This layering works in much the same way as the theory of the cell gives way to organs, systems and organisms in biology. Perhaps a better analogy is the distinction between the matter of the brain and the formation of human consciousness. We know that human consciousness stems from chemical and electrical impulses in the brain, but we'll probably always be clueless as to how that manifests as what we experience as consciousness. In a similar sort of way, there is no mechanical transformation of value into price. However, we know the sociological truth that workers have nothing to sell but their labour-power. Workers are employed in a system that is so productive that they can easily out-produce what they need to survive, as workers, from day-to-day. This excess produce is captured and shared (between those that own everything) via an intellectually sophisticated and enforced social relationship, money. The only thing different between this - capitalism - and slavery or serfdom is that the excess produce isn't completely consumed by those that own everything, but used to expand this way of life.

NB This is not to suggest that the value-price relationship suffers from the same issue as the brain-mind relationship, an explanatory gap. The relationship between value and price is fully explained. It's merely that the relationship cannot be fully explained solely in economic or mathematical terms.


Rubin's life in soviet Russia appears to have been especially traumatic. From his Wikipedia page:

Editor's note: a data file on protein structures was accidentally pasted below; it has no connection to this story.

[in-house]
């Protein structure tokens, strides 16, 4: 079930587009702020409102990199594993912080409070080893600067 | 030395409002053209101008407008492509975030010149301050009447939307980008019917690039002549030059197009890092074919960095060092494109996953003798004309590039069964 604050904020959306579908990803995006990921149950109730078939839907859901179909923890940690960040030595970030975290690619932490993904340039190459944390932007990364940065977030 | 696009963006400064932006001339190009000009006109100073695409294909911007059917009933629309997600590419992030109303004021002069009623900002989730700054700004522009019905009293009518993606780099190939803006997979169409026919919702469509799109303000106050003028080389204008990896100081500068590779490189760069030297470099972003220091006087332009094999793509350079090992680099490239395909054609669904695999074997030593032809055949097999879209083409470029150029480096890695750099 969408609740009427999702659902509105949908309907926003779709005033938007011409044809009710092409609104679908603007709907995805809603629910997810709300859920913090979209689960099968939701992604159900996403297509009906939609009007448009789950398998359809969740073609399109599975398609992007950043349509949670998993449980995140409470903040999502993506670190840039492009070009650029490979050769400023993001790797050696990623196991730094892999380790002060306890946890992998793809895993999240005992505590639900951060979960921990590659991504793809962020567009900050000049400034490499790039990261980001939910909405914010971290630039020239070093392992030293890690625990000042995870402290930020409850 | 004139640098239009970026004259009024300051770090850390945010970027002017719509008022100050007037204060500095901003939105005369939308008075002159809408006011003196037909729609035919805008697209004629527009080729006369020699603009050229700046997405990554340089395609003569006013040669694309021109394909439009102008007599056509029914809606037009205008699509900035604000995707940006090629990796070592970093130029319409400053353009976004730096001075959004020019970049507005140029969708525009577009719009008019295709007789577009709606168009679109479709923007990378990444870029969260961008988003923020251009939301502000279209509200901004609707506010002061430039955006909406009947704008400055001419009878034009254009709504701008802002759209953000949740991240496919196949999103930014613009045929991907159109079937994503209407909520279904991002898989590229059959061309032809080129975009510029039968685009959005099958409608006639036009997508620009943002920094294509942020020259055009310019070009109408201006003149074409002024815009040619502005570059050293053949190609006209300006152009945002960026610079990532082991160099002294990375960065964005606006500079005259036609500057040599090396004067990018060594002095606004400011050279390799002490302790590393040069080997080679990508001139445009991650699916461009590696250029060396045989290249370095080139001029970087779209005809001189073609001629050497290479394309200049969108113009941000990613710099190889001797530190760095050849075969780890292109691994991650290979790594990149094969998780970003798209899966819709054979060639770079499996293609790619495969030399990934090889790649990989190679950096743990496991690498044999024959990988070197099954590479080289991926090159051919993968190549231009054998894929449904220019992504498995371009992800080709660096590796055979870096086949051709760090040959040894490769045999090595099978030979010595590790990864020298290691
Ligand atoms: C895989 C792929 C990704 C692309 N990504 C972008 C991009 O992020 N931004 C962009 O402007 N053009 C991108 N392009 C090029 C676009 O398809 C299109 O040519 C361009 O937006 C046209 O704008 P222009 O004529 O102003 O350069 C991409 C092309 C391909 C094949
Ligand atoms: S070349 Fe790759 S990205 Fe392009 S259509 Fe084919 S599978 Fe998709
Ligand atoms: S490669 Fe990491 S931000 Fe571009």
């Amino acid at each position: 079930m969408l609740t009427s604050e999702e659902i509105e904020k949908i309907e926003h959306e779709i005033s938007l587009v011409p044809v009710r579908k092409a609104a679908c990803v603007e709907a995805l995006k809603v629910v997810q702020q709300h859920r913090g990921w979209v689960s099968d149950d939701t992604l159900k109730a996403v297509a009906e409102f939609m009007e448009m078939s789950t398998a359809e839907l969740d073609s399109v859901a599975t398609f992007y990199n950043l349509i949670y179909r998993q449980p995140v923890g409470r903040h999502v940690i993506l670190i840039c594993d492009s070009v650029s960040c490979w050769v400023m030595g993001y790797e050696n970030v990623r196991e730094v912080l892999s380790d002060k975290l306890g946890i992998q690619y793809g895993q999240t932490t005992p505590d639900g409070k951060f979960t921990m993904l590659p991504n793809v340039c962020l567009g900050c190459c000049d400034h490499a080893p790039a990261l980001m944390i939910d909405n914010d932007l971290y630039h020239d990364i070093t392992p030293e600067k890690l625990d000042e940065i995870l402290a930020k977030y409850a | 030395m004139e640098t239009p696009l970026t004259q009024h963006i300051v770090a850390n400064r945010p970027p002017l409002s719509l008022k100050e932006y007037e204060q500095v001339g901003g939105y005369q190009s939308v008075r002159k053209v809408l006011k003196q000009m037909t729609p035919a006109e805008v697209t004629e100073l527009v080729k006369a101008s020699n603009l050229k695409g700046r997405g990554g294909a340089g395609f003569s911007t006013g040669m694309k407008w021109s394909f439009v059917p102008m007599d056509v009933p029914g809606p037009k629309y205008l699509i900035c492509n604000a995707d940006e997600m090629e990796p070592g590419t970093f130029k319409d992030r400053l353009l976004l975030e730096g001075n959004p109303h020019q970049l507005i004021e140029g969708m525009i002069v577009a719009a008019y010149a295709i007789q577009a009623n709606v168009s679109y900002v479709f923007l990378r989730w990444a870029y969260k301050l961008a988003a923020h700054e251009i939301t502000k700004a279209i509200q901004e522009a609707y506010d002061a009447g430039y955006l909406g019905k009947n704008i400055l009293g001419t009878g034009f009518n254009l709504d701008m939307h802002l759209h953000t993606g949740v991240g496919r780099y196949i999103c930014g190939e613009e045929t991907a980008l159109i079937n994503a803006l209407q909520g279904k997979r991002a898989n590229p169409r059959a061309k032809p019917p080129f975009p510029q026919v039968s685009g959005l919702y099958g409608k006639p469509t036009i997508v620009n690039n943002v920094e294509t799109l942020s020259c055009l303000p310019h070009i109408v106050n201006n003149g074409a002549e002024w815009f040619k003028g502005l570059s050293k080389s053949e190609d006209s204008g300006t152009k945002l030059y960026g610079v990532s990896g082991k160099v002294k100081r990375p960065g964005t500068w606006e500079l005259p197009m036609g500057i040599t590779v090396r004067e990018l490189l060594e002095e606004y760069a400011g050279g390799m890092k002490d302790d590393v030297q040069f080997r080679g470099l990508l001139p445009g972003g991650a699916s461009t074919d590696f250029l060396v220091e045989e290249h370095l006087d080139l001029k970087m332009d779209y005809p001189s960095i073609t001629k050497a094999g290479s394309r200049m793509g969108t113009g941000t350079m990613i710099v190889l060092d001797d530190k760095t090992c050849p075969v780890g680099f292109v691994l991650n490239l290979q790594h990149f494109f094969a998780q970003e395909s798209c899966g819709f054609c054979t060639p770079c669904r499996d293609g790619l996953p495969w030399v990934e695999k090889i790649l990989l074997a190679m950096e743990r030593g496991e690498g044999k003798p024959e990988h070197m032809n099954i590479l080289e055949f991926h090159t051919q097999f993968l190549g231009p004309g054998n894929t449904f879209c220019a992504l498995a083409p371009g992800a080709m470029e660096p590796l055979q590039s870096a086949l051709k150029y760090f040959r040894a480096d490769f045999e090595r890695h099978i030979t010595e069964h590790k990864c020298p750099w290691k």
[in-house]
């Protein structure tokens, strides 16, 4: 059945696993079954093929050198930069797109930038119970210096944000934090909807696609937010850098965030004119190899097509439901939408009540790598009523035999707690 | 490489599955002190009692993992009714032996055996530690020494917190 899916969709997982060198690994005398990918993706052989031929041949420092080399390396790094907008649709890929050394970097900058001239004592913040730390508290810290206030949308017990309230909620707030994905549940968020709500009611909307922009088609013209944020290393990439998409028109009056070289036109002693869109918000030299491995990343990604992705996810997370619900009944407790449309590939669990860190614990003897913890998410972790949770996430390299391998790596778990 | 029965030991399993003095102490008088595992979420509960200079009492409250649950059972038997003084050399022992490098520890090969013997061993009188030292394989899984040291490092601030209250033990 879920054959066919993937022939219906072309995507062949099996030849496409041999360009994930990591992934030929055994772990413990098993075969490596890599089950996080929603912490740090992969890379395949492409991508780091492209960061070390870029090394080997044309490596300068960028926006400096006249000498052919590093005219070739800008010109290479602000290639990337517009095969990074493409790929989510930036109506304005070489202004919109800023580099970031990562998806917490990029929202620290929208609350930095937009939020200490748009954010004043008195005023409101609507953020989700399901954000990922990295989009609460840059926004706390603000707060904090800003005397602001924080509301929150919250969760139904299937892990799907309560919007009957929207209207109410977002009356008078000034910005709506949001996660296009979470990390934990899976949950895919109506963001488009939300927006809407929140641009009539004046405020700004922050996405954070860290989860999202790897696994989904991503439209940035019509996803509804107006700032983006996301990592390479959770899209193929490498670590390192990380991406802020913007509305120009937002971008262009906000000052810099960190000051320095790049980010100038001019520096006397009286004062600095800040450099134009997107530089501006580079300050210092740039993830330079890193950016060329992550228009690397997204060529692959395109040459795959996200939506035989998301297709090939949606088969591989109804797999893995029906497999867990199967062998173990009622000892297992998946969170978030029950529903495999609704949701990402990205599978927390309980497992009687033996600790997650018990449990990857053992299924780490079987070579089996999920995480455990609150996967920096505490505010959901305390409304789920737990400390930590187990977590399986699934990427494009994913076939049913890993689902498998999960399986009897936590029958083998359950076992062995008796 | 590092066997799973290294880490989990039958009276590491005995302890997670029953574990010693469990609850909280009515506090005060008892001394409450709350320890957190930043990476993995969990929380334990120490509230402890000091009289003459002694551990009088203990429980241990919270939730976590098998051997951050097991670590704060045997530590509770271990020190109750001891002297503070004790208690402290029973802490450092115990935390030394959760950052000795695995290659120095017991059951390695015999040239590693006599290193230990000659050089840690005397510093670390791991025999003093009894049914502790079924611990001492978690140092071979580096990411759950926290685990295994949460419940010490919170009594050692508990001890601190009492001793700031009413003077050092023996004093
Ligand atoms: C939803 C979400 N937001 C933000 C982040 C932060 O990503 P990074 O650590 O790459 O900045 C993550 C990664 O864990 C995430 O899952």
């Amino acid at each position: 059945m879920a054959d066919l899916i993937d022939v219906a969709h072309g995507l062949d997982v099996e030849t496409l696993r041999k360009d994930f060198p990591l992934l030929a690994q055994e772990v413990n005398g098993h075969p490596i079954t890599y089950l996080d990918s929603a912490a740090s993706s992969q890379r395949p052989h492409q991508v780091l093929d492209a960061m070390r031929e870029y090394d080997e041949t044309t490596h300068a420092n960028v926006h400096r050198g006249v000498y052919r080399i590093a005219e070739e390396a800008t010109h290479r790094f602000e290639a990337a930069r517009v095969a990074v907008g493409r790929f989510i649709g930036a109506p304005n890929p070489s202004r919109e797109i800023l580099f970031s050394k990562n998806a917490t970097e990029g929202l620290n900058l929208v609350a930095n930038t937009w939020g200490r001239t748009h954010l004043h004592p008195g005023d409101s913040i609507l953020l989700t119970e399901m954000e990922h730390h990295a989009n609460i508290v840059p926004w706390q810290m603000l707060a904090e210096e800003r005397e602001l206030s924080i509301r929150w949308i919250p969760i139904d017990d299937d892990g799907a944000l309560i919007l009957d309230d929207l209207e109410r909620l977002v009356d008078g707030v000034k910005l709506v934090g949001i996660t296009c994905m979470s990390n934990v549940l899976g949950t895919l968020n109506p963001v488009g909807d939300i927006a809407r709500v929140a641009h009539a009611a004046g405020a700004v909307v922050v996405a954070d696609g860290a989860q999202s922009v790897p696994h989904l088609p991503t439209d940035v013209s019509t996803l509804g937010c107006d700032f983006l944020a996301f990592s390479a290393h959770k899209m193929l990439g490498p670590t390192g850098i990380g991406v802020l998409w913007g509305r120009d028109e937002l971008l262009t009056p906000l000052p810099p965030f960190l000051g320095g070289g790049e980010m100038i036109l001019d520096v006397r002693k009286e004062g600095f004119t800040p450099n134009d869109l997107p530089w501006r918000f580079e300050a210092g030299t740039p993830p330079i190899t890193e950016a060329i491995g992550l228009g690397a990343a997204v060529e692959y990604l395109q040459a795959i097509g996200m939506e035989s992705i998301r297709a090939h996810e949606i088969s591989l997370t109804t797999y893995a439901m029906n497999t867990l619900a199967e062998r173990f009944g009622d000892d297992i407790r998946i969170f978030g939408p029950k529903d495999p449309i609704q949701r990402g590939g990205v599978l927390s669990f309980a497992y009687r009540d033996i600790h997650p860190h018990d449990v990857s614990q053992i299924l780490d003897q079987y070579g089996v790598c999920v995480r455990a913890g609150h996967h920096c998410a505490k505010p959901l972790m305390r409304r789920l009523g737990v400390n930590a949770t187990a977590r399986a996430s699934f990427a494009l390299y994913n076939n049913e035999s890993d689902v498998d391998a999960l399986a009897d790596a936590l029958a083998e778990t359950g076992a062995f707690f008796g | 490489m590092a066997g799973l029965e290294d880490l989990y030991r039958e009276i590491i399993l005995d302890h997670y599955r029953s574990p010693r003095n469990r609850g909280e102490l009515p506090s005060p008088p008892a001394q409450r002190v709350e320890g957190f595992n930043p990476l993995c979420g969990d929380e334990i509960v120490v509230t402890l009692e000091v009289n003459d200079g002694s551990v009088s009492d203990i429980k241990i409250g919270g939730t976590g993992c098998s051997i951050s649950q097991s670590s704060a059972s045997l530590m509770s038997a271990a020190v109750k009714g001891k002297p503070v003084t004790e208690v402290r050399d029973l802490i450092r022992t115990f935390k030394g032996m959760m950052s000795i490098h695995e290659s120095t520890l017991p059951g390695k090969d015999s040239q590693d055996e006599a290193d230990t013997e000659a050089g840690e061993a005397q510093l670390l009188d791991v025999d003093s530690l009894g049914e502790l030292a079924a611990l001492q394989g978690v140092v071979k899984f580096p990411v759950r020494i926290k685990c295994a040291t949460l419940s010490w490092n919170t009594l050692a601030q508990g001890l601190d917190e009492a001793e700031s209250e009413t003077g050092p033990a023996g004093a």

Rubin was arrested on December 23, 1930, and accused of being a member of the All-Union Bureau of Mensheviks, a fictitious secret organisation. [...] On January 28, 1931, Rubin was brought to another cell, where he was shown another prisoner and told that if he did not confess, the prisoner would be shot. Rubin refused and the prisoner was executed before him. The process was repeated the next night. After the second shooting, Rubin negotiated a "confession" with his interrogators, who insisted that he implicate his mentor David Riazanov as a member of a secret Menshevik conspiracy.
Rubin served most of his prison term in solitary confinement, during which he continued his research as best he could. When he fell ill with a suspected cancer, he was removed to a hospital and encouraged to make further confessions in return for favourable treatment, but declined the offer. He was released on a commuted sentence in 1934 and allowed to work in Aktyubinsk, Kazakhstan, as an economic planner. Rubin was arrested once more during the Great Purge in 1937. After this arrest he was never seen alive again.